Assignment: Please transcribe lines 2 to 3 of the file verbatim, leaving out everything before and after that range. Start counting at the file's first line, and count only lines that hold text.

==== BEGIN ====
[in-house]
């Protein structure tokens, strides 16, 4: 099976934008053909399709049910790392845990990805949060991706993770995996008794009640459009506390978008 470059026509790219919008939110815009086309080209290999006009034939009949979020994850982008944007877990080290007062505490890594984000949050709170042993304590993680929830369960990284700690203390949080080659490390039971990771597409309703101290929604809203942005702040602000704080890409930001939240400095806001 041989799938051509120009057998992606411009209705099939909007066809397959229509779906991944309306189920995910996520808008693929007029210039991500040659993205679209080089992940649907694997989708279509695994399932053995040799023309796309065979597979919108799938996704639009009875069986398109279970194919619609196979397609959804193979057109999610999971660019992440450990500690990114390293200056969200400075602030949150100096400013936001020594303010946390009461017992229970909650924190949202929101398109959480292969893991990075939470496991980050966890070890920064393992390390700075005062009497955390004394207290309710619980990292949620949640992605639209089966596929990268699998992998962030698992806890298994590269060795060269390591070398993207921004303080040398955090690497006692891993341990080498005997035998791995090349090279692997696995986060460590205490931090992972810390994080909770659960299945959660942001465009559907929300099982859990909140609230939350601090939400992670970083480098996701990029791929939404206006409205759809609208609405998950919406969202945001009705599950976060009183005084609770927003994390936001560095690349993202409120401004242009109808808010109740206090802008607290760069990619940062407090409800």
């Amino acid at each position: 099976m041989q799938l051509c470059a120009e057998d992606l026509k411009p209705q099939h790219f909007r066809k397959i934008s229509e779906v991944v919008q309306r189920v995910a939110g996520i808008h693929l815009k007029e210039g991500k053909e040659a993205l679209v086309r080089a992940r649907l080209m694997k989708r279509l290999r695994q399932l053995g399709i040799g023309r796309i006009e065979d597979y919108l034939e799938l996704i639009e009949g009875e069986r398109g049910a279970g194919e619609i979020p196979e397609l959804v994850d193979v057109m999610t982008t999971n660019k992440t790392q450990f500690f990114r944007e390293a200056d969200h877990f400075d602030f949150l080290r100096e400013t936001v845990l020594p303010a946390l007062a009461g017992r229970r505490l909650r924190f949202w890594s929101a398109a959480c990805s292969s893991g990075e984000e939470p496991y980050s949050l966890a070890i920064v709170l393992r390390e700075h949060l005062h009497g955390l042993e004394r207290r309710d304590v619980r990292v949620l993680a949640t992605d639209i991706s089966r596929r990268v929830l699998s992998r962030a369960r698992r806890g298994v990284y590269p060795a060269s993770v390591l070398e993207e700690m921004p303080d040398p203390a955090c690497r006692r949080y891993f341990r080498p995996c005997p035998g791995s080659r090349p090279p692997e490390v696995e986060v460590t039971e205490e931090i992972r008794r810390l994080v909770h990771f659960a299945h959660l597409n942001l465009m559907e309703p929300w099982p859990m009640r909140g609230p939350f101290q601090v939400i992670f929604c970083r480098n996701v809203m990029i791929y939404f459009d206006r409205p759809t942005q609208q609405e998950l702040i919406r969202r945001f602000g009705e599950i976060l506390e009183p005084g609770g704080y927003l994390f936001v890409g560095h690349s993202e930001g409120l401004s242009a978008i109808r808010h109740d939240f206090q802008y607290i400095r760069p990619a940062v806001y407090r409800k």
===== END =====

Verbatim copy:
């Protein structure tokens, strides 16, 4: 099976934008053909399709049910790392845990990805949060991706993770995996008794009640459009506390978008 470059026509790219919008939110815009086309080209290999006009034939009949979020994850982008944007877990080290007062505490890594984000949050709170042993304590993680929830369960990284700690203390949080080659490390039971990771597409309703101290929604809203942005702040602000704080890409930001939240400095806001 041989799938051509120009057998992606411009209705099939909007066809397959229509779906991944309306189920995910996520808008693929007029210039991500040659993205679209080089992940649907694997989708279509695994399932053995040799023309796309065979597979919108799938996704639009009875069986398109279970194919619609196979397609959804193979057109999610999971660019992440450990500690990114390293200056969200400075602030949150100096400013936001020594303010946390009461017992229970909650924190949202929101398109959480292969893991990075939470496991980050966890070890920064393992390390700075005062009497955390004394207290309710619980990292949620949640992605639209089966596929990268699998992998962030698992806890298994590269060795060269390591070398993207921004303080040398955090690497006692891993341990080498005997035998791995090349090279692997696995986060460590205490931090992972810390994080909770659960299945959660942001465009559907929300099982859990909140609230939350601090939400992670970083480098996701990029791929939404206006409205759809609208609405998950919406969202945001009705599950976060009183005084609770927003994390936001560095690349993202409120401004242009109808808010109740206090802008607290760069990619940062407090409800």
């Amino acid at each position: 099976m041989q799938l051509c470059a120009e057998d992606l026509k411009p209705q099939h790219f909007r066809k397959i934008s229509e779906v991944v919008q309306r189920v995910a939110g996520i808008h693929l815009k007029e210039g991500k053909e040659a993205l679209v086309r080089a992940r649907l080209m694997k989708r279509l290999r695994q399932l053995g399709i040799g023309r796309i006009e065979d597979y919108l034939e799938l996704i639009e009949g009875e069986r398109g049910a279970g194919e619609i979020p196979e397609l959804v994850d193979v057109m999610t982008t999971n660019k992440t790392q450990f500690f990114r944007e390293a200056d969200h877990f400075d602030f949150l080290r100096e400013t936001v845990l020594p303010a946390l007062a009461g017992r229970r505490l909650r924190f949202w890594s929101a398109a959480c990805s292969s893991g990075e984000e939470p496991y980050s949050l966890a070890i920064v709170l393992r390390e700075h949060l005062h009497g955390l042993e004394r207290r309710d304590v619980r990292v949620l993680a949640t992605d639209i991706s089966r596929r990268v929830l699998s992998r962030a369960r698992r806890g298994v990284y590269p060795a060269s993770v390591l070398e993207e700690m921004p303080d040398p203390a955090c690497r006692r949080y891993f341990r080498p995996c005997p035998g791995s080659r090349p090279p692997e490390v696995e986060v460590t039971e205490e931090i992972r008794r810390l994080v909770h990771f659960a299945h959660l597409n942001l465009m559907e309703p929300w099982p859990m009640r909140g609230p939350f101290q601090v939400i992670f929604c970083r480098n996701v809203m990029i791929y939404f459009d206006r409205p759809t942005q609208q609405e998950l702040i919406r969202r945001f602000g009705e599950i976060l506390e009183p005084g609770g704080y927003l994390f936001v890409g560095h690349s993202e930001g409120l401004s242009a978008i109808r808010h109740d939240f206090q802008y607290i400095r760069p990619a940062v806001y407090r409800k």